Big Data Quotes of the Week

“It’s great to see [data science] maturing, and this new focus will lead to data applications which are not just more powerful, but more reliable and more impactful as well. Data Science has come of Statistical age.”–David Smith, Revolution Analytics  

“Today, Facebook makes more than 90 percent of its revenue from online ads and Zynga games. It’s conceivable that, as online ad revenue might never quadruple on a per-user basis, Facebook builds a big-data platform that skims aggregated information off its user base and sells the results as a financial service. That’s a vision of Facebook, big-data service provider.”–Derek Thompson, senior editor, The Atlantic

“Of course, there are many other fixes required to make the health care market look like the markets for other goods and services in our economy — like transparent pricing and better information about quality of services. But enabling researchers to have access to data about patients — much as Google, Facebook, Amazon, and many other retailers have data about our buying habits — is a critically important, but so far overlooked, early step. Lives and money are at stake.”–Robert E. Litan, vice president. research and policy, the Ewing Marion Kauffman Foundation

“Intuit collects a lot of data on more than 5 million Mint users. Intuit calls it ‘data for delight.’ The service becomes about more than just tracking your spending, but becomes a tool for comparison. Users can compare their financial situations to others who are similarly situated by demographic, geography or other factors. The service can tell users how much money they’d save by switching to a new credit card or refinancing their mortgages. ‘The [alerts users] really dig is when we give them personalized information,’ [Intuit Senior VP of Big Data, Social Design and Marketing Nora] Denzel said, comparing Mint to her ink-ordering printer that saves her trips to the office supply store. ‘At least someone in this house is helping me.'”–Derrick Harris, GigaOM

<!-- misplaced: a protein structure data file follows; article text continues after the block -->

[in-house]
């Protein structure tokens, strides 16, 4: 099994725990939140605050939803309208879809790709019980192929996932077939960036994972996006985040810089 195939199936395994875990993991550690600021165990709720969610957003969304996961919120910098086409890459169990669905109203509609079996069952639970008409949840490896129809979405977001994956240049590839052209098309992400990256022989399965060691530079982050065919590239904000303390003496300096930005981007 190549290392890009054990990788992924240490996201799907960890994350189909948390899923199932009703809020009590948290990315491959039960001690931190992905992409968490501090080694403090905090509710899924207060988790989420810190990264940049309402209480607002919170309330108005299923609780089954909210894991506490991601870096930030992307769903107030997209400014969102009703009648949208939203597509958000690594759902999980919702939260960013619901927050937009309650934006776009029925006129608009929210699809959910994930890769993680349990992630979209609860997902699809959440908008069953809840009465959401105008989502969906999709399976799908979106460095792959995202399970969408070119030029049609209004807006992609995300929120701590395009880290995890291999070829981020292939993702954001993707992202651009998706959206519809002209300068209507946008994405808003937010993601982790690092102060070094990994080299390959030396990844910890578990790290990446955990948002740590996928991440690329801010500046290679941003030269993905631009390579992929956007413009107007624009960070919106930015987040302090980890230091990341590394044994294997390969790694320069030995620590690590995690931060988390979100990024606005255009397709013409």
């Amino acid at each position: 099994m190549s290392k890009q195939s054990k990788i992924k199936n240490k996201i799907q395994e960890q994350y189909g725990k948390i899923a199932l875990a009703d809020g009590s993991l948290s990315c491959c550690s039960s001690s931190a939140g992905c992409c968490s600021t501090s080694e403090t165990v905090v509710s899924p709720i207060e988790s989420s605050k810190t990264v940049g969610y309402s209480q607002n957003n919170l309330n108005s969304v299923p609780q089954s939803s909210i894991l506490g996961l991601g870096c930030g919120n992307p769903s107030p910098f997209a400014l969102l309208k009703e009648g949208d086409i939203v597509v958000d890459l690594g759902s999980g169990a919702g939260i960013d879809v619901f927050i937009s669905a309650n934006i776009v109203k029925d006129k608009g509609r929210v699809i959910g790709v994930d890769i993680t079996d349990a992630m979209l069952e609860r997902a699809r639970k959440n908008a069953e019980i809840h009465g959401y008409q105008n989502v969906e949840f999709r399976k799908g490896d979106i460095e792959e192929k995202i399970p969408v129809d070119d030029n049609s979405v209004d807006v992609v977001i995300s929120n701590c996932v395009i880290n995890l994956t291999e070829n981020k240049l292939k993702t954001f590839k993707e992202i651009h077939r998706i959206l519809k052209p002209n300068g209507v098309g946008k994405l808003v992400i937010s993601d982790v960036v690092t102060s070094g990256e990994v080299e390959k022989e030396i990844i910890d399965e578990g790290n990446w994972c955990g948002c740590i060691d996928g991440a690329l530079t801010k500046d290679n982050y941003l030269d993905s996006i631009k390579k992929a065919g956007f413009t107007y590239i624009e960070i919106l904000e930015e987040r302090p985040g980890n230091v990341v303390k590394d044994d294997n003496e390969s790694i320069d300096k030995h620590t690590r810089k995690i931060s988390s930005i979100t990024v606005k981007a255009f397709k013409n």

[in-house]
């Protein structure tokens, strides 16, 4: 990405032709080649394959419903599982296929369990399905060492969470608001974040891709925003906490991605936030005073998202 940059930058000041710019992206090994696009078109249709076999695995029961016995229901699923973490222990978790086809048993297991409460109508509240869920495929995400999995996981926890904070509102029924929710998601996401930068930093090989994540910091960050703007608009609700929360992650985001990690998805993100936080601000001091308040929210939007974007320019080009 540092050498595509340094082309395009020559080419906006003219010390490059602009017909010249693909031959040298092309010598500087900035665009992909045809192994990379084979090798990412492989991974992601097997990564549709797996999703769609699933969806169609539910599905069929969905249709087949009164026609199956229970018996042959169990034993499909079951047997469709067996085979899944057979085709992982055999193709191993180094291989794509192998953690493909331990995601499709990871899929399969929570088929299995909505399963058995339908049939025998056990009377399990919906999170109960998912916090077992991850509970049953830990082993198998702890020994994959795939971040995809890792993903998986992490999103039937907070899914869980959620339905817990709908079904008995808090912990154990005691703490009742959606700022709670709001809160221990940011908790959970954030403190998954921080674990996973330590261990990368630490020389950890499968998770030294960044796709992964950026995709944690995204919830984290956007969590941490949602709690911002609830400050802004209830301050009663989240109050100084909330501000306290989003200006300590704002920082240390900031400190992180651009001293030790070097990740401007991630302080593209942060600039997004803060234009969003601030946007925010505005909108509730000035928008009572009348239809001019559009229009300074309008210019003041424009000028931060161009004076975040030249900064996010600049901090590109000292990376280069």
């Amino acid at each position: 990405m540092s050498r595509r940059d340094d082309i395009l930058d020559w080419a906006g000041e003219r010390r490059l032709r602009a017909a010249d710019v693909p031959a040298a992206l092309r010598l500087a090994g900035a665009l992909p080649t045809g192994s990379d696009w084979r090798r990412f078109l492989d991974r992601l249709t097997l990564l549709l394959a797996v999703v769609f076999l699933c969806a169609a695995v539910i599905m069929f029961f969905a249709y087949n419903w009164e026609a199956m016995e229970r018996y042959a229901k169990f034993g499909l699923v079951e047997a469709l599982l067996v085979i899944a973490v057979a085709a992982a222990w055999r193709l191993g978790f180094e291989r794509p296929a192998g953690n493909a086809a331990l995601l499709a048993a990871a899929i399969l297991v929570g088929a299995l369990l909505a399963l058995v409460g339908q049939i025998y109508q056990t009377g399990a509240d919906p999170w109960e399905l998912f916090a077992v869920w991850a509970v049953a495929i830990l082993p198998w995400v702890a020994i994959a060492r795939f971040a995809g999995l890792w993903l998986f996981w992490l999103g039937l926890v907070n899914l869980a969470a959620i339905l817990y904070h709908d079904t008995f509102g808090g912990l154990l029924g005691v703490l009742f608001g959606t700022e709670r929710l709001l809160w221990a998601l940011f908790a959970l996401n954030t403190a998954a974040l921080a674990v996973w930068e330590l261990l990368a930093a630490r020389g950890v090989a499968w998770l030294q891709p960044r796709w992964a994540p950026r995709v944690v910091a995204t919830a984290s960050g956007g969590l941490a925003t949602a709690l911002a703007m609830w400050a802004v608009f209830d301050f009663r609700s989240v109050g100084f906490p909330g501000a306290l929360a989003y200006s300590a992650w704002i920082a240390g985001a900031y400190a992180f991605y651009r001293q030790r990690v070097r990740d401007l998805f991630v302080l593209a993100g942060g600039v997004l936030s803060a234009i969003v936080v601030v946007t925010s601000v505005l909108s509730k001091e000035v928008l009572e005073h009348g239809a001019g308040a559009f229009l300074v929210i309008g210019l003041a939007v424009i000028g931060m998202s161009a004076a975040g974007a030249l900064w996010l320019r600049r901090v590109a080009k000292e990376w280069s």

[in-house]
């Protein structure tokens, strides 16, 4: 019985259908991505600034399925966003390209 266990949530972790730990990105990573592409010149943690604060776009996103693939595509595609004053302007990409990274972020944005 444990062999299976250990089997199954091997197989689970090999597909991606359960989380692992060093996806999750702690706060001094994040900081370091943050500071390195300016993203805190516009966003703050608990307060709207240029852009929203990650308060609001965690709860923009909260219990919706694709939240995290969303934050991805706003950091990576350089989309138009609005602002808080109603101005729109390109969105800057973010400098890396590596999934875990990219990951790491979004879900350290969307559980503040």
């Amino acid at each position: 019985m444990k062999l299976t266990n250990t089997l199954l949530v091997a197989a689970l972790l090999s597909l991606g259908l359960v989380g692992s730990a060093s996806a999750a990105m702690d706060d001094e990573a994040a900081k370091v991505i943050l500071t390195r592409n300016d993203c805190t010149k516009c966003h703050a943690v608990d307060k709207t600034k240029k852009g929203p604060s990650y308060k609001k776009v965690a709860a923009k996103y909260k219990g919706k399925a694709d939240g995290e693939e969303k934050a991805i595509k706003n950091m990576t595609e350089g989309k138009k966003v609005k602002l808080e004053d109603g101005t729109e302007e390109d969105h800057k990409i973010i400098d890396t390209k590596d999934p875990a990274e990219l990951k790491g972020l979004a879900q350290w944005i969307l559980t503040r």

“I don’t have any objections to companies basing the developers and maintainers of these solutions in the IT organization. However, standard solutions are not the only analytical tools that matter. What if (as is likely in most organizations) some new or repurposed algorithm could make a big difference in your business if someone could figure out how to implement it? What if a big-data analytics project could make your product or service much more attractive?… So go ahead and put standardized information solutions–whether they involve reporting or predictive analytics–in IT. But for the really creative uses of analytics, you need to find a new home. I am leaning toward the R&D organization.”–Tom Davenport, Babson College

“Real-time analytics is actually a very complex area, and the ability to get a ready-made, easy-to-implement solution cannot be overestimated. At the same time, simplicity is not enough for business that require accuracy, speed and reliability as basic requirements.”       —Adi Paz, EVP, GigaSpaces

“Adaptive Data Fusion… is a science that has been used traditionally in military and wireless sensor applications–taking big, complex streams of data from multiple sources and transforming them into actionable inferences that are superior to using the data streams individually. We’ve applied this to Zebit, the first platform that performs underwriting on a per-transaction basis–because each customer transaction is inherently different, involving a unique purchase, unique variables and a distinct point in time–the holy grail of risk management.”–Michael Thiemann, CEO, Global Analytics Holdings